Azure Jane Lunatic (azurelunatic) wrote,
Azure Jane Lunatic

Update on the ShadowSpark (Eee) Saga (old):

Thursday, January 27
Took care of the #1 stressor of January. Yay. Then I finally got through to Microcenter after the sort of runaround that makes for near unto slapstick comedy when you're not the one doing it, and (in my case) even when you are the one.

(Back in 1994, one of the books I was reading mentioned the concept of 'sacred clown'. The concept clicked into a place in my brain that I hadn't until then realized would exist. It encompasses both the shaking-up-the-Establishment that apparently I'm a little too fond of, and also the finding-the-humorous-angle-in-nearly-anything. If I'm not describing even the oh-my-god-why-is-this-happening-to-me parts of my life in hilarious terms, there's something very wrong and I need to get my head whacked around by a licensed Alpha Operator.)

Fortunately the runaround was approaching hilarious proportions for me. Timeline on the meta-problem:
  • ~ April 2009: Asus Eee 900HD, "Disaster Area", purchased from Best Buy.
  • ~ February 2010: Disaster Area fails to boot. Diagnosis: busted RAM, busted HD; not covered under warranty.
  • Late October 2010: dogsitting windfall, time for a new netbook. Asus Eee 1000H, "ShadowSpark", purchased from Microcenter, with repair plan.
  • November 1-30: NaNoWriMo, writing sprint challenge: 0-50,000 words in 30 days
  • Mid-November 2010: ShadowSpark starts arbitrarily rebooting. DURING NANO. THIS IS NOT GOOD.
  • I email MicroCenter techs giving the symptoms and asking for help.
  • ~ A few days later: They email back with troubleshooting suggestions, and say I should bring it in for repair.
  • I test (yes, it happens without the battery in as well, just from wall power).
  • December 2, 2010: ShadowSpark taken to MicroCenter for repair. (See hilarious story involving me and Caltrain.)
  • ~ a week later: call from MicroCenter tech saying that they have duplicated the problem, but not diagnosed; they were still working on it and it might take a while longer. I assented.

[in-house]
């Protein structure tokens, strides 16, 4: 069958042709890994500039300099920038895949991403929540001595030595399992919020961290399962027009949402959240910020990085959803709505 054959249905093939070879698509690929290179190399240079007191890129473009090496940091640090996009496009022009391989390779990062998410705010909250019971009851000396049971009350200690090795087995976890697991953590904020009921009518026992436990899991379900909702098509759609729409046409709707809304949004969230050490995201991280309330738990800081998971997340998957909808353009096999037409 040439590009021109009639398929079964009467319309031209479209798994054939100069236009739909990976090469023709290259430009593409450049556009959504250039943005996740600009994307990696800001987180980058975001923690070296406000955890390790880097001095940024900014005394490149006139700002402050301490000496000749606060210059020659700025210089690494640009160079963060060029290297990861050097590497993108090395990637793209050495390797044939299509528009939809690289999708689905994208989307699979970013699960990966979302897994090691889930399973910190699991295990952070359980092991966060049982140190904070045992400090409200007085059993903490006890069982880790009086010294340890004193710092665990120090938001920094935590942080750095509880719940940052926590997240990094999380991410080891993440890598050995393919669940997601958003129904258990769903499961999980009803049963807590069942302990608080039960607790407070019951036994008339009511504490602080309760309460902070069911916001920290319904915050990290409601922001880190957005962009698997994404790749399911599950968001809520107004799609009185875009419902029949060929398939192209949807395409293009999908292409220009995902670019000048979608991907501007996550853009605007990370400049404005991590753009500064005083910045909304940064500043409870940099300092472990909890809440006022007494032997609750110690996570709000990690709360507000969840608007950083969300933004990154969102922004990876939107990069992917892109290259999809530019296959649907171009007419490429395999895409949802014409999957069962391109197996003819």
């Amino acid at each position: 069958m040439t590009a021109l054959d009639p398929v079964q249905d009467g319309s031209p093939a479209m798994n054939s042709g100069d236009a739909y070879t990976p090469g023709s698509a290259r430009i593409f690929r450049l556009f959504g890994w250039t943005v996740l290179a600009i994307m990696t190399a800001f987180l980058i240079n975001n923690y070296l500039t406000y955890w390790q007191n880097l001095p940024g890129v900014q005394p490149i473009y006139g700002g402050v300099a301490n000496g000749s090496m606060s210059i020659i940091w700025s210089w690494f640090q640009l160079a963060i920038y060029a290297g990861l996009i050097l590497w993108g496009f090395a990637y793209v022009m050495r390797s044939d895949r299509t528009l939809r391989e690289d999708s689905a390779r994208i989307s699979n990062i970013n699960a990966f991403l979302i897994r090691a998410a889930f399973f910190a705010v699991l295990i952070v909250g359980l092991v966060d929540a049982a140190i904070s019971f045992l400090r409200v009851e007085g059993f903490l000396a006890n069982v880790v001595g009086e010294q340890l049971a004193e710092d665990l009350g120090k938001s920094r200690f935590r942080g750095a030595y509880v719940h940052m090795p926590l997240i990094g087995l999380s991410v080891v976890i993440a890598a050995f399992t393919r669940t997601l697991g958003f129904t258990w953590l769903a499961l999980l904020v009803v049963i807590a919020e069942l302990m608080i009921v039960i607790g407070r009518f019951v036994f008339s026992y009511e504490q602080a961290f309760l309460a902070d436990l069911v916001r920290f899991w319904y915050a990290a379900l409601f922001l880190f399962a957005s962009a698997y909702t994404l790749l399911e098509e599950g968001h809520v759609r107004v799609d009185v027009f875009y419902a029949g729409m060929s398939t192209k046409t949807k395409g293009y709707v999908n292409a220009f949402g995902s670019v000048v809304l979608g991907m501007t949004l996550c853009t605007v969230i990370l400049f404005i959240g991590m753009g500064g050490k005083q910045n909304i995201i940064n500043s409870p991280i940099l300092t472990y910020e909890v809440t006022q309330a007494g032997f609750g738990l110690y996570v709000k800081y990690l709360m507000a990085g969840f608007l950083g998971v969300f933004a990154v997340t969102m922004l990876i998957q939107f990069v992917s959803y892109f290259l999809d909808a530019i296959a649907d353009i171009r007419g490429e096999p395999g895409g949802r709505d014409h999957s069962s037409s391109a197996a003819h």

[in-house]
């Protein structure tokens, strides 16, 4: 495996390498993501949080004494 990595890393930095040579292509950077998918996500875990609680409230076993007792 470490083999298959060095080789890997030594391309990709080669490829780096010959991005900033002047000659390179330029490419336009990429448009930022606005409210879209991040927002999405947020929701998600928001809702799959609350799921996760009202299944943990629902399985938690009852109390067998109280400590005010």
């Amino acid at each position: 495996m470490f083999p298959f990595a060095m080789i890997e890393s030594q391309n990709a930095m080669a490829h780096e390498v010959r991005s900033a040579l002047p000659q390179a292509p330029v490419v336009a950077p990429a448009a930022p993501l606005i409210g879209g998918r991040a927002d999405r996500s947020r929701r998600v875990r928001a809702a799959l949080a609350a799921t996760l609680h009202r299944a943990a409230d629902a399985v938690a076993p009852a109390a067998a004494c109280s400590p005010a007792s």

• December 13, 2010: The Google Cr-48, "George", comes into my life. I tote George everywhere that requires a portable computer.
  • Early January 2011: I realize that I have not heard from MicroCenter for a while.
  • I call Microcenter. Their phone system is being eaten by weasels.
  • I call Microcenter. I get through and leave a message asking for a callback with the status of my computer.
  • I call Microcenter. I get a real human being, who does not have information on my computer in front of them, but who can check and call me back. I leave my name and number, but do not get a call back.
  • January 25, 2011: I call Microcenter. I get a real human being, who is not in the repair department, but who can ask someone in the repair department to call me back. I advise her that I had already asked for a call back but did not get it. She says that she can check with them personally and call me back. I leave my information, do not get a call back.

January 27, 2011: I call Microcenter. I get a real human being, eventually one in the repair department. I ask after my computer. The guy says that a gift card was issued, in the slightly-dismissive tone of voice that indicates that the user is receiving information for at least the second time. I cut in here, before he can get much further in the user-must-be-crazy train, and say that I have had no actual information on the repair status of my computer since early December: I dropped it off December 2, got a call saying it was still being looked into a few days later, and then nothing. The guy's entire demeanor changed at this point, he pokes at his computer for a bit, and in a very determined tone of voice he asks if he can call back after he researches this. I point out (meanwhile I am relaying to my chatfish in a so-far-beyond-surreal-that-it-is-hilarious fashion) that I've already not gotten two callbacks. He promises half an hour. I vow to myself that if he hasn't called back within the hour, I'm calling back again, and then coming right down there.
He calls back in 20 minutes, and says that the machine could not be fixed, but there's a card there with my name upon it for the price of the machine, and furthermore, given that I'd got the protection plan for it, either the protection plan would be applied to the new equipment I got, or I could have the price of the protection plan applied as an additional discount.
So I hustle on down there and spend a diverting while picking out tech. The stuff I get eventually includes a hard drive, RAM, and enclosure, sized to repair Disaster Area. Hooray!

Crossposted. comments.

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